Race will take place between August 19 and September 10

The Vuelta a España route for 2017 will feature nine summit finishes, including the Alto de l’Angliru and a single, relatively short individual time trial.

Announced on Thursday evening the 2017 Vuelta a España which will start across the border in France on Saturday, August 19, and finish in the Spanish capital of Madrid three weeks later

>>> Vuelta a España organiser: We’d never create a course just for Chris Froome’

The first stage will be team time trial in Nîmes, before two road stages take the race across the south of France of Gruissan, then across the border to Andorra la Vella on a third stage that include two category one climbs.

Despite traversing the Pyrenees, the first uphill finish of the race does not come until stage five on Spain’s Mediterranean coast, with the 2km climb to Ermita Santa Lucia averaging almost 12 per cent.

Cumbre del Sol was last used in the race in 2015 when Tom Dumoulin took the victory (Watson)

Similar uphill tests await the riders on stages eight and nine, with the 3.8km, 11 per cent climb of Xorret de Cati, and the 3.6km, 10 per cent climb of Cumbre del Sol where Tom Dumoulin beat Chris Froome to take the red jersey in 2015.

Following a rest day on Monday, August 28, the race will spend a tough second week winding its way around southern Spain, with three more summit finishes at Calar Alto, La Pandera, and the brutal Sierra Nevada.

>>> Vuelta a España 2017: everything you need to know

This climb was last used in the race in 2015, however the 2017 Vuelta a España route will stop at the Sierra Nevada ski resort at a height of 2,490m above sea level, and will not continue to the Pico Veleta which boasts the highest paved road in Europe at 3,300m.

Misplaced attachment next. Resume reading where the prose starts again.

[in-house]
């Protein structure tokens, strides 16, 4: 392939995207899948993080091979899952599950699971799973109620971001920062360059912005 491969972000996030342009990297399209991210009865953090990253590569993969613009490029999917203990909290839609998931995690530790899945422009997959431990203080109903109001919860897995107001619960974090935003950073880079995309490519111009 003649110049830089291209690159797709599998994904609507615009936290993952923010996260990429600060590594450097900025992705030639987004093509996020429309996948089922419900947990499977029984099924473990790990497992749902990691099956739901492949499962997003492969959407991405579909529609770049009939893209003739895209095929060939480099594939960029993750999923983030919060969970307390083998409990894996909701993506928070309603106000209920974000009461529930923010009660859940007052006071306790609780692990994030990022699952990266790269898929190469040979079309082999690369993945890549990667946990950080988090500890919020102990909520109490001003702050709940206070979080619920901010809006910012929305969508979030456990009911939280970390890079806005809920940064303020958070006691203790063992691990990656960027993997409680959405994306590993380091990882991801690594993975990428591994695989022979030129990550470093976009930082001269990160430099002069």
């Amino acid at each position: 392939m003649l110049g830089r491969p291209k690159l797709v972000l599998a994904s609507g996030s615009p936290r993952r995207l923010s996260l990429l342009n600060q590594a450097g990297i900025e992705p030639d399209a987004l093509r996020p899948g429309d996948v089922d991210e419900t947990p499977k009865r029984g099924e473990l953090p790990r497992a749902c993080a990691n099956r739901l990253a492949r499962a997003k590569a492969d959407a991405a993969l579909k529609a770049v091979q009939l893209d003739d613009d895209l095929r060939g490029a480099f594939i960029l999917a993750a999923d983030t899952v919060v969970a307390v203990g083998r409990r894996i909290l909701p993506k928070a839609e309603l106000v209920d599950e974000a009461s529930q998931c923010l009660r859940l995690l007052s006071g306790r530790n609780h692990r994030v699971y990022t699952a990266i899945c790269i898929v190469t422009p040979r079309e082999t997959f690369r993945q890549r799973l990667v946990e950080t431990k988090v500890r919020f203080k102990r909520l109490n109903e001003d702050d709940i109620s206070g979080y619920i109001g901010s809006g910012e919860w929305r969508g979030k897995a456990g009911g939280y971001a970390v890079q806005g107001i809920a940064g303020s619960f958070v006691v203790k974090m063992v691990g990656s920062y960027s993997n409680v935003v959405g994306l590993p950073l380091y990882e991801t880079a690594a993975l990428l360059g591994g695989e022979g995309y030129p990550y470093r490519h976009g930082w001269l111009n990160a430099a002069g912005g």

The riders will then be treated to a lengthy transfer to northern Spain on the second rest day, which will be immediately followed by the only individual time trial of the race on stage 16.

This will start on the Circuito de Navarra motor racing circuit, finishing after 42km in the nearby town of Logroño.

The Alto de l’Angliru is one of the hardest climbs in professional cycling (Watson)

Two more summit finishes follow on the next two days at Los Machucos and Santo Toribio, before the race is decided on the slopes of the Alto de l’Angliru on the penultimate stage.

This 12.2km climb averages 10.2 per cent and reaches 23.5 per cent and has been a popular, but controversial, stomping ground for the Vuelta a España over the last 15 years.

In 2002, riders and teams protested due to the conditions made worst by heavy rain. David Millar stopped ahead of the line and handed over his race number.

When the Vuelta last visited in 2013, it did so without a hitch. Frenchman Kenny Elissonde (FDJ) won and said, “It’s one of the hardest climbs in the mountains.”

The race will finish in Madrid on Sunday, September 10.

Chris Froome and Nairo Quintana on stage 20 of the 2016 Vuelta a Espana

With the race still months away, few riders have committed to the race, although Team Sky‘s Chris Froome has stated that it could be one of his aims, with the Brit having three times finished second in Madrid.

Nairo Quintana is the Vuelta a España defending champion, but is unlikely to return to the race in 2017, instead having his eye on both the Giro d’Italia and Tour de France.

Vuelta a España 2017 route

Stage one: Nîmes (France) (TTT), 13.8km

Stage two: Nîmes (France) – Gruissan (France), 201km

Stage three: Prades Conflent Canigó (France) – Andorra la Vella (Andorra), 158.5km

Stage four: Escaldes-Engordany (Andorra) – Tarragona (Spain), 193km

Stage five: Benicàssim – Alcossebre, 173.4km

Stage six: Villareal – Sagunt, 198km

Stage seven: Lliria – Cuenca, 205.2km

Stage eight: Hellín – Xorret de Cati, 184km

Stage nine: Orihuela – Cumbre del Sol, 176.3km

Rest Day

Stage 10: Caravaca Jubilar – Elpozo Alimentación, 171km

Stage 11: Lorca – Observatorio Astronómico de Calar Alto, 188km

Stage 12: Motril – Antequera, 161.4km

Stage 13: Coín – Tomares, 197km

Stage 14: Écija – Sierra de la Pandera, 185.5km

Stage 15: Alcalá la Real – Sierra Nevada, 127km

Rest Day

Stage 16: Circuito de Navarra – Logroño (ITT), 42km

Stage 17: Villadiego – Los Machucos, 180km

Stage 18: Suances – Santo Toribio de Liébana, 168.5km

Stage 19: Parque Natural de Redes – Gijón, 153km

Stage 20: Corvera de Asturias – Alto de l’Angliru, 119.2km

Stage 21: Arroyomolinos – Madrid, 101.9km

  1. 1. Vuelta a España 2017 route
  2. 2. Vuelta a España 2016 route
  3. 3. Vuelta a España 2015 route
Page 1 of 3 - Show Full List